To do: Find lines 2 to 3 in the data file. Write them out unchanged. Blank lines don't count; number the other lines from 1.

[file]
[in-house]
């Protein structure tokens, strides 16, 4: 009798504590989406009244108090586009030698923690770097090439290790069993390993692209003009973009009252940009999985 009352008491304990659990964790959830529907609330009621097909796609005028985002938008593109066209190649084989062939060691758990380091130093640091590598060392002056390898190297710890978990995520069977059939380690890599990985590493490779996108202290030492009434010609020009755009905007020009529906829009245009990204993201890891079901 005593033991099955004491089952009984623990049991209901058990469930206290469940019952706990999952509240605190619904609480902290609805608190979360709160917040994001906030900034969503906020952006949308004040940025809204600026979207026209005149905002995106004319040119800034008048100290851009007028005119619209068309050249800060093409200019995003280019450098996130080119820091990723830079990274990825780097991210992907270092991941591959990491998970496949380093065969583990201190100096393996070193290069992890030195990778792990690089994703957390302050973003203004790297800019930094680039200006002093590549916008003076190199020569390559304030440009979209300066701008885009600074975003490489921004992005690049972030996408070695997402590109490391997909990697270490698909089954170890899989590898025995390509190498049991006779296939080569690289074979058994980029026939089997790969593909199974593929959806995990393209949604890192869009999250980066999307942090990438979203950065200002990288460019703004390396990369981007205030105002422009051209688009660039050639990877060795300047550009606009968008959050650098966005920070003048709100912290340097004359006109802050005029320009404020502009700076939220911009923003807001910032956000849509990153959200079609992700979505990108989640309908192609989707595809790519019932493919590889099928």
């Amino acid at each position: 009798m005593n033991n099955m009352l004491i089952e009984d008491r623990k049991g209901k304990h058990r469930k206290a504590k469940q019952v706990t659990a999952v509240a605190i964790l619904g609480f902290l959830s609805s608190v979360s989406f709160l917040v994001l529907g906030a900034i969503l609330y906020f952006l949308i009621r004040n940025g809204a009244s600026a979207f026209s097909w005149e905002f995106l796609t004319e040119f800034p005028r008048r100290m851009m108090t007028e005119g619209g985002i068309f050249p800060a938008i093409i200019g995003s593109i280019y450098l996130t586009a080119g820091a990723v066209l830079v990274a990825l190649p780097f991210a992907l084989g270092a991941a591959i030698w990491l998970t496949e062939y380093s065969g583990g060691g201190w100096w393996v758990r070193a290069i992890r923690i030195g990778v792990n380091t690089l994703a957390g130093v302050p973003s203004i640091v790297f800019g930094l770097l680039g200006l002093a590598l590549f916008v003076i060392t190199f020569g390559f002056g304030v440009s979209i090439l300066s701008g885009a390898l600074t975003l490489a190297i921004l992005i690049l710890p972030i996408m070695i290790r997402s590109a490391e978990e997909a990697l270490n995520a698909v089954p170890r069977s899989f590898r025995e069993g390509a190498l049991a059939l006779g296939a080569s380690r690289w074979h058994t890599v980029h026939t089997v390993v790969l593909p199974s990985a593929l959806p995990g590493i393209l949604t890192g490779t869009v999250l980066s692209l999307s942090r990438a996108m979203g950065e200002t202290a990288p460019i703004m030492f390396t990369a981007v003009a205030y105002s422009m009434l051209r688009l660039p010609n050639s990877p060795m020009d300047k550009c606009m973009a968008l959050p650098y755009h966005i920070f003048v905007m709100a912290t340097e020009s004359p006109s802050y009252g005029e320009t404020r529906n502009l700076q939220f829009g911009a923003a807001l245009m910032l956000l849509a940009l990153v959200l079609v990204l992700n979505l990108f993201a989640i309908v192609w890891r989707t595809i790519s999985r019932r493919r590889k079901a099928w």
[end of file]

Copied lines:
């Protein structure tokens, strides 16, 4: 009798504590989406009244108090586009030698923690770097090439290790069993390993692209003009973009009252940009999985 009352008491304990659990964790959830529907609330009621097909796609005028985002938008593109066209190649084989062939060691758990380091130093640091590598060392002056390898190297710890978990995520069977059939380690890599990985590493490779996108202290030492009434010609020009755009905007020009529906829009245009990204993201890891079901 005593033991099955004491089952009984623990049991209901058990469930206290469940019952706990999952509240605190619904609480902290609805608190979360709160917040994001906030900034969503906020952006949308004040940025809204600026979207026209005149905002995106004319040119800034008048100290851009007028005119619209068309050249800060093409200019995003280019450098996130080119820091990723830079990274990825780097991210992907270092991941591959990491998970496949380093065969583990201190100096393996070193290069992890030195990778792990690089994703957390302050973003203004790297800019930094680039200006002093590549916008003076190199020569390559304030440009979209300066701008885009600074975003490489921004992005690049972030996408070695997402590109490391997909990697270490698909089954170890899989590898025995390509190498049991006779296939080569690289074979058994980029026939089997790969593909199974593929959806995990393209949604890192869009999250980066999307942090990438979203950065200002990288460019703004390396990369981007205030105002422009051209688009660039050639990877060795300047550009606009968008959050650098966005920070003048709100912290340097004359006109802050005029320009404020502009700076939220911009923003807001910032956000849509990153959200079609992700979505990108989640309908192609989707595809790519019932493919590889099928």
């Amino acid at each position: 009798m005593n033991n099955m009352l004491i089952e009984d008491r623990k049991g209901k304990h058990r469930k206290a504590k469940q019952v706990t659990a999952v509240a605190i964790l619904g609480f902290l959830s609805s608190v979360s989406f709160l917040v994001l529907g906030a900034i969503l609330y906020f952006l949308i009621r004040n940025g809204a009244s600026a979207f026209s097909w005149e905002f995106l796609t004319e040119f800034p005028r008048r100290m851009m108090t007028e005119g619209g985002i068309f050249p800060a938008i093409i200019g995003s593109i280019y450098l996130t586009a080119g820091a990723v066209l830079v990274a990825l190649p780097f991210a992907l084989g270092a991941a591959i030698w990491l998970t496949e062939y380093s065969g583990g060691g201190w100096w393996v758990r070193a290069i992890r923690i030195g990778v792990n380091t690089l994703a957390g130093v302050p973003s203004i640091v790297f800019g930094l770097l680039g200006l002093a590598l590549f916008v003076i060392t190199f020569g390559f002056g304030v440009s979209i090439l300066s701008g885009a390898l600074t975003l490489a190297i921004l992005i690049l710890p972030i996408m070695i290790r997402s590109a490391e978990e997909a990697l270490n995520a698909v089954p170890r069977s899989f590898r025995e069993g390509a190498l049991a059939l006779g296939a080569s380690r690289w074979h058994t890599v980029h026939t089997v390993v790969l593909p199974s990985a593929l959806p995990g590493i393209l949604t890192g490779t869009v999250l980066s692209l999307s942090r990438a996108m979203g950065e200002t202290a990288p460019i703004m030492f390396t990369a981007v003009a205030y105002s422009m009434l051209r688009l660039p010609n050639s990877p060795m020009d300047k550009c606009m973009a968008l959050p650098y755009h966005i920070f003048v905007m709100a912290t340097e020009s004359p006109s802050y009252g005029e320009t404020r529906n502009l700076q939220f829009g911009a923003a807001l245009m910032l956000l849509a940009l990153v959200l079609v990204l992700n979505l990108f993201a989640i309908v192609w890891r989707t595809i790519s999985r019932r493919r590889k079901a099928w």